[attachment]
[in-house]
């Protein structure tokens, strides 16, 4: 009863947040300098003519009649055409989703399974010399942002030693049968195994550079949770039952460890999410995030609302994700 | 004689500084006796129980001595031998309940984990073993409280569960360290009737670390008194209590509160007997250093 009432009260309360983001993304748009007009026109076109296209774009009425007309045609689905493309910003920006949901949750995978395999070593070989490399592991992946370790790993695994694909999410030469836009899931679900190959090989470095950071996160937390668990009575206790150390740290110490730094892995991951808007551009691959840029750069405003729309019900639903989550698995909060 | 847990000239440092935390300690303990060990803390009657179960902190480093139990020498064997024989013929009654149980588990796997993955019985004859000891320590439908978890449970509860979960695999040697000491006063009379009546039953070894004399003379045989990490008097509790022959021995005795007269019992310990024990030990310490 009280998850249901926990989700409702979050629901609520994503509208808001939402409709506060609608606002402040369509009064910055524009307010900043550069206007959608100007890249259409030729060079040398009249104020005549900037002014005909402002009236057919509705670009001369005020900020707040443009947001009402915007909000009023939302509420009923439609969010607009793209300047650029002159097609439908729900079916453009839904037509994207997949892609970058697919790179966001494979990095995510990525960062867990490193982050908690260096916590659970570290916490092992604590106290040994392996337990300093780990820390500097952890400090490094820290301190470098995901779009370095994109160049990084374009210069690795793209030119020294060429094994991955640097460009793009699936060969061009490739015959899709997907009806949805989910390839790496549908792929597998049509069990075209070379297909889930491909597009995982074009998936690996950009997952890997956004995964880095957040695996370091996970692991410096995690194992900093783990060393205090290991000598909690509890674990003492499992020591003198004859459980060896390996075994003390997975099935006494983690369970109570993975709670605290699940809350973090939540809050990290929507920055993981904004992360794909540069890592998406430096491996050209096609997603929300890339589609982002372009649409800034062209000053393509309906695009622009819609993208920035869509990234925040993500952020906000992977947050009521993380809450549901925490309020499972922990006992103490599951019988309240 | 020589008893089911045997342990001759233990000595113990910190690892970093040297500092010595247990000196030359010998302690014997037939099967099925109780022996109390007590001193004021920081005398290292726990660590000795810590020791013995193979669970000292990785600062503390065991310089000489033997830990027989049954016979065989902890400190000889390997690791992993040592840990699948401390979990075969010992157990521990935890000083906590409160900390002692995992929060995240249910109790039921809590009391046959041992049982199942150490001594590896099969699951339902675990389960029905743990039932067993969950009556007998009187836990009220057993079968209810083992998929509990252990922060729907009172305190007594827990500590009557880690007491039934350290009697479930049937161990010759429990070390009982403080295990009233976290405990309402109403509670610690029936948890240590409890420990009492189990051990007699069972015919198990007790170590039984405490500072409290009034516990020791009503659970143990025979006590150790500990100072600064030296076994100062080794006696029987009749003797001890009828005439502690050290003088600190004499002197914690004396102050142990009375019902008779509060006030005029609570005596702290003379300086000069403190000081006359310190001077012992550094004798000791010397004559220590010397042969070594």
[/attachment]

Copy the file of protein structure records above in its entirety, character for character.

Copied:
[in-house]
């Protein structure tokens, strides 16, 4: 009863947040300098003519009649055409989703399974010399942002030693049968195994550079949770039952460890999410995030609302994700 | 004689500084006796129980001595031998309940984990073993409280569960360290009737670390008194209590509160007997250093 009432009260309360983001993304748009007009026109076109296209774009009425007309045609689905493309910003920006949901949750995978395999070593070989490399592991992946370790790993695994694909999410030469836009899931679900190959090989470095950071996160937390668990009575206790150390740290110490730094892995991951808007551009691959840029750069405003729309019900639903989550698995909060 | 847990000239440092935390300690303990060990803390009657179960902190480093139990020498064997024989013929009654149980588990796997993955019985004859000891320590439908978890449970509860979960695999040697000491006063009379009546039953070894004399003379045989990490008097509790022959021995005795007269019992310990024990030990310490 009280998850249901926990989700409702979050629901609520994503509208808001939402409709506060609608606002402040369509009064910055524009307010900043550069206007959608100007890249259409030729060079040398009249104020005549900037002014005909402002009236057919509705670009001369005020900020707040443009947001009402915007909000009023939302509420009923439609969010607009793209300047650029002159097609439908729900079916453009839904037509994207997949892609970058697919790179966001494979990095995510990525960062867990490193982050908690260096916590659970570290916490092992604590106290040994392996337990300093780990820390500097952890400090490094820290301190470098995901779009370095994109160049990084374009210069690795793209030119020294060429094994991955640097460009793009699936060969061009490739015959899709997907009806949805989910390839790496549908792929597998049509069990075209070379297909889930491909597009995982074009998936690996950009997952890997956004995964880095957040695996370091996970692991410096995690194992900093783990060393205090290991000598909690509890674990003492499992020591003198004859459980060896390996075994003390997975099935006494983690369970109570993975709670605290699940809350973090939540809050990290929507920055993981904004992360794909540069890592998406430096491996050209096609997603929300890339589609982002372009649409800034062209000053393509309906695009622009819609993208920035869509990234925040993500952020906000992977947050009521993380809450549901925490309020499972922990006992103490599951019988309240 | 020589008893089911045997342990001759233990000595113990910190690892970093040297500092010595247990000196030359010998302690014997037939099967099925109780022996109390007590001193004021920081005398290292726990660590000795810590020791013995193979669970000292990785600062503390065991310089000489033997830990027989049954016979065989902890400190000889390997690791992993040592840990699948401390979990075969010992157990521990935890000083906590409160900390002692995992929060995240249910109790039921809590009391046959041992049982199942150490001594590896099969699951339902675990389960029905743990039932067993969950009556007998009187836990009220057993079968209810083992998929509990252990922060729907009172305190007594827990500590009557880690007491039934350290009697479930049937161990010759429990070390009982403080295990009233976290405990309402109403509670610690029936948890240590409890420990009492189990051990007699069972015919198990007790170590039984405490500072409290009034516990020791009503659970143990025979006590150790500990100072600064030296076994100062080794006696029987009749003797001890009828005439502690050290003088600190004499002197914690004396102050142990009375019902008779509060006030005029609570005596702290003379300086000069403190000081006359310190001077012992550094004798000791010397004559220590010397042969070594």